Marc Myers in WSJ

For most American teens, the arrival of the Beatles’ “Rubber Soul” 50 years ago was unsettling. Instead of cheerleading for love, the album’s songs held cryptic messages about thinking for yourself, the hypnotic power of women, something called “getting high” and bedding down with the opposite sex. Clearly, growing up wasn’t going to be easy.

Released in the U.K. on Dec. 3, 1965, and in the U.S. three days later, “Rubber Soul” remains one of the most critically acclaimed albums in rock history, influencing a generation of artists, including Brian Wilson,Bob Dylan and Stevie Wonder. It also marked rock’s shift from formulaic pop to studio experimentation and high art.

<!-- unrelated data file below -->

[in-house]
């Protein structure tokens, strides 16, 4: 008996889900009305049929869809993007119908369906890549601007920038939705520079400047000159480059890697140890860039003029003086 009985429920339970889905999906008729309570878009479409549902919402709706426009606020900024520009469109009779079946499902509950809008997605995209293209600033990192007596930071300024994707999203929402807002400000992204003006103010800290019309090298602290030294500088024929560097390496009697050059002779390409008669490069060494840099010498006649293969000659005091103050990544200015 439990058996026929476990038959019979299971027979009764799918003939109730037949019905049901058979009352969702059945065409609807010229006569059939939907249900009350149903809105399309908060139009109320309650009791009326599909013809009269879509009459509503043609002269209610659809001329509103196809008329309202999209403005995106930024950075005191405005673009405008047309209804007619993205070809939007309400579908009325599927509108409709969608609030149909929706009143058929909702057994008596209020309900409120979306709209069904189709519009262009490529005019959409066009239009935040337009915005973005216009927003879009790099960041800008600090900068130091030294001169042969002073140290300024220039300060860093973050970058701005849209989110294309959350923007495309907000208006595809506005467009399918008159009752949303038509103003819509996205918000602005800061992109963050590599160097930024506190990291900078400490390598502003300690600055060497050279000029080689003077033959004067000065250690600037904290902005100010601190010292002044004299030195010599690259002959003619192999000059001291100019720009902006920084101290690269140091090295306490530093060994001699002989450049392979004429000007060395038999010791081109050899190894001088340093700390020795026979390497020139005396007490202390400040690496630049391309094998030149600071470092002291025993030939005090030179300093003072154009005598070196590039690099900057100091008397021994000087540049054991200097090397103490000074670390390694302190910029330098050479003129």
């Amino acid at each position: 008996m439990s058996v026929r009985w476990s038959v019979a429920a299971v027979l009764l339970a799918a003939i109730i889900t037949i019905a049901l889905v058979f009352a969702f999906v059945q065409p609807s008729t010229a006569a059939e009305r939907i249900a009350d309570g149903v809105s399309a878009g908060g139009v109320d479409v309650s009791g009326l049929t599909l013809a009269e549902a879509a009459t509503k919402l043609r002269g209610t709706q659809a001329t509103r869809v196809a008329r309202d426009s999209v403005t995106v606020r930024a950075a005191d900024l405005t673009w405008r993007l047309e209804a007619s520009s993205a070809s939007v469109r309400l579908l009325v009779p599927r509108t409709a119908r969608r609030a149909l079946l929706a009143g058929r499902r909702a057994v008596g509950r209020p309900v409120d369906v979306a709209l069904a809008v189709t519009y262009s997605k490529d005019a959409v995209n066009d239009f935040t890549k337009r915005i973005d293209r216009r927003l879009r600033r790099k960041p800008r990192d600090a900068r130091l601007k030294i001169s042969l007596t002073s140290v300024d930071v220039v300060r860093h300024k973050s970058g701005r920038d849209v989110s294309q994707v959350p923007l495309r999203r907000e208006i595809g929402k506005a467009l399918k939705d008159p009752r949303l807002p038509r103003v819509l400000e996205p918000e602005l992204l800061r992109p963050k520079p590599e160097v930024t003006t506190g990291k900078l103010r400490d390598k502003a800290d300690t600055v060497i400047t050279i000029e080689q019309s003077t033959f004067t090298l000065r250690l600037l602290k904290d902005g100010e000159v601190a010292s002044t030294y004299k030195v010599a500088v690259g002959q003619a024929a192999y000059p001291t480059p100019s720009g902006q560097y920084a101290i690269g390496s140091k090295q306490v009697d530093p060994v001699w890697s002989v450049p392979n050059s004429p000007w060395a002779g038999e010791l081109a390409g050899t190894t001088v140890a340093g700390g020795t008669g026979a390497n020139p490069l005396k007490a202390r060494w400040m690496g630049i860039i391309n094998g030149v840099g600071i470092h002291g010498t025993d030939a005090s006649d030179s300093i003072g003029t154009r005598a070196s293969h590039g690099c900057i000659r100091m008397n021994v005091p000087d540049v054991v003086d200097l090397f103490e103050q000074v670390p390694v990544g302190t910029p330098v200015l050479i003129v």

But while “Rubber Soul” has been hailed as an epic masterpiece and one of the first fully developed folk-rock albums, the vision for the U.S. release wasn’t entirely the work of John, Paul, George and Ringo or the Beatles’ producer, George Martin.

The 12-song album issued in the U.S. was markedly different from the British version, which featured 14 songs. Though both versions shared Robert Freeman’s cover photo and psychedelic lettering (ginger here and burnt orange in the U.K.), the U.S. version dropped two songs and replaced two others…

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